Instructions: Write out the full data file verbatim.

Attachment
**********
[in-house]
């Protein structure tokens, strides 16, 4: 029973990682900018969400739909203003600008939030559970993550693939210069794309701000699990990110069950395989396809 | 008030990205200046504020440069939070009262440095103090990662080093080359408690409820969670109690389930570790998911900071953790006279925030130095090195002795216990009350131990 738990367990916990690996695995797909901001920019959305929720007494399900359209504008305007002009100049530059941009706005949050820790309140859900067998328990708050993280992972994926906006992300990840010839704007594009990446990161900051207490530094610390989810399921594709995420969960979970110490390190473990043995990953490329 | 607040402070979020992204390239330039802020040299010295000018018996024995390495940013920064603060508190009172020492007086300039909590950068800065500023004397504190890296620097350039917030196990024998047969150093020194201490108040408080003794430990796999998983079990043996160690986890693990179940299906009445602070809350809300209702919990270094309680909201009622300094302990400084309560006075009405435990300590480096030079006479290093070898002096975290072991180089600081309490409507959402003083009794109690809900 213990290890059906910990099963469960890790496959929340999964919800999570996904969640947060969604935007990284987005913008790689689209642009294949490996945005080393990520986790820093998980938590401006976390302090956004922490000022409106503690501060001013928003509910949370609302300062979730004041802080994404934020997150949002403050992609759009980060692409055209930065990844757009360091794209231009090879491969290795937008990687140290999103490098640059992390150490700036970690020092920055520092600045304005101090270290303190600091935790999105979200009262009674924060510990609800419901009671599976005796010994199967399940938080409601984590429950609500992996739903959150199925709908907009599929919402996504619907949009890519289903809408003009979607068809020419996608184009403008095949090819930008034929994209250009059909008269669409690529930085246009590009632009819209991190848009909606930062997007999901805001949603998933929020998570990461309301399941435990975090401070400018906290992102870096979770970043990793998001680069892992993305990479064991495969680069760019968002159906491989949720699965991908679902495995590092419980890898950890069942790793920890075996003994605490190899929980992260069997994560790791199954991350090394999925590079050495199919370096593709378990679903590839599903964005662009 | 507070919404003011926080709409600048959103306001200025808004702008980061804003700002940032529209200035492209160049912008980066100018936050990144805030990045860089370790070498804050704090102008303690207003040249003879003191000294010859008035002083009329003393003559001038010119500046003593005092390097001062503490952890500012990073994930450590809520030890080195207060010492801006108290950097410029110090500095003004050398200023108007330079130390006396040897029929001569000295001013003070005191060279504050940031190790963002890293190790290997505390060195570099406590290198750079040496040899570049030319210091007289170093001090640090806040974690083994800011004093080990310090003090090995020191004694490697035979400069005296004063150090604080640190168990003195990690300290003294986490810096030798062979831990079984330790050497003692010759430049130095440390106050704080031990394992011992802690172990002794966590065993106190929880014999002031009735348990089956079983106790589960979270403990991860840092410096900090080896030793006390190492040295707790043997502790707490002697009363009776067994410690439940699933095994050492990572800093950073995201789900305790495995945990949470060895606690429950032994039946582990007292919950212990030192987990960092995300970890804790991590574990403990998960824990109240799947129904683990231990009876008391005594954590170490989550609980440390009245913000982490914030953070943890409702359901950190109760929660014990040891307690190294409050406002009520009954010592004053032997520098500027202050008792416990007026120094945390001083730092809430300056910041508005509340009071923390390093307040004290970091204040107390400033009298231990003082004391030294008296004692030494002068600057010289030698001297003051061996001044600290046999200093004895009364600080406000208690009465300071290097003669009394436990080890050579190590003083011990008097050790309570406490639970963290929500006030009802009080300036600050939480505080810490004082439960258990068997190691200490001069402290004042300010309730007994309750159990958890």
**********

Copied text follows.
[in-house]
């Protein structure tokens, strides 16, 4: 029973990682900018969400739909203003600008939030559970993550693939210069794309701000699990990110069950395989396809 | 008030990205200046504020440069939070009262440095103090990662080093080359408690409820969670109690389930570790998911900071953790006279925030130095090195002795216990009350131990 738990367990916990690996695995797909901001920019959305929720007494399900359209504008305007002009100049530059941009706005949050820790309140859900067998328990708050993280992972994926906006992300990840010839704007594009990446990161900051207490530094610390989810399921594709995420969960979970110490390190473990043995990953490329 | 607040402070979020992204390239330039802020040299010295000018018996024995390495940013920064603060508190009172020492007086300039909590950068800065500023004397504190890296620097350039917030196990024998047969150093020194201490108040408080003794430990796999998983079990043996160690986890693990179940299906009445602070809350809300209702919990270094309680909201009622300094302990400084309560006075009405435990300590480096030079006479290093070898002096975290072991180089600081309490409507959402003083009794109690809900 213990290890059906910990099963469960890790496959929340999964919800999570996904969640947060969604935007990284987005913008790689689209642009294949490996945005080393990520986790820093998980938590401006976390302090956004922490000022409106503690501060001013928003509910949370609302300062979730004041802080994404934020997150949002403050992609759009980060692409055209930065990844757009360091794209231009090879491969290795937008990687140290999103490098640059992390150490700036970690020092920055520092600045304005101090270290303190600091935790999105979200009262009674924060510990609800419901009671599976005796010994199967399940938080409601984590429950609500992996739903959150199925709908907009599929919402996504619907949009890519289903809408003009979607068809020419996608184009403008095949090819930008034929994209250009059909008269669409690529930085246009590009632009819209991190848009909606930062997007999901805001949603998933929020998570990461309301399941435990975090401070400018906290992102870096979770970043990793998001680069892992993305990479064991495969680069760019968002159906491989949720699965991908679902495995590092419980890898950890069942790793920890075996003994605490190899929980992260069997994560790791199954991350090394999925590079050495199919370096593709378990679903590839599903964005662009 | 507070919404003011926080709409600048959103306001200025808004702008980061804003700002940032529209200035492209160049912008980066100018936050990144805030990045860089370790070498804050704090102008303690207003040249003879003191000294010859008035002083009329003393003559001038010119500046003593005092390097001062503490952890500012990073994930450590809520030890080195207060010492801006108290950097410029110090500095003004050398200023108007330079130390006396040897029929001569000295001013003070005191060279504050940031190790963002890293190790290997505390060195570099406590290198750079040496040899570049030319210091007289170093001090640090806040974690083994800011004093080990310090003090090995020191004694490697035979400069005296004063150090604080640190168990003195990690300290003294986490810096030798062979831990079984330790050497003692010759430049130095440390106050704080031990394992011992802690172990002794966590065993106190929880014999002031009735348990089956079983106790589960979270403990991860840092410096900090080896030793006390190492040295707790043997502790707490002697009363009776067994410690439940699933095994050492990572800093950073995201789900305790495995945990949470060895606690429950032994039946582990007292919950212990030192987990960092995300970890804790991590574990403990998960824990109240799947129904683990231990009876008391005594954590170490989550609980440390009245913000982490914030953070943890409702359901950190109760929660014990040891307690190294409050406002009520009954010592004053032997520098500027202050008792416990007026120094945390001083730092809430300056910041508005509340009071923390390093307040004290970091204040107390400033009298231990003082004391030294008296004692030494002068600057010289030698001297003051061996001044600290046999200093004895009364600080406000208690009465300071290097003669009394436990080890050579190590003083011990008097050790309570406490639970963290929500006030009802009080300036600050939480505080810490004082439960258990068997190691200490001069402290004042300010309730007994309750159990958890």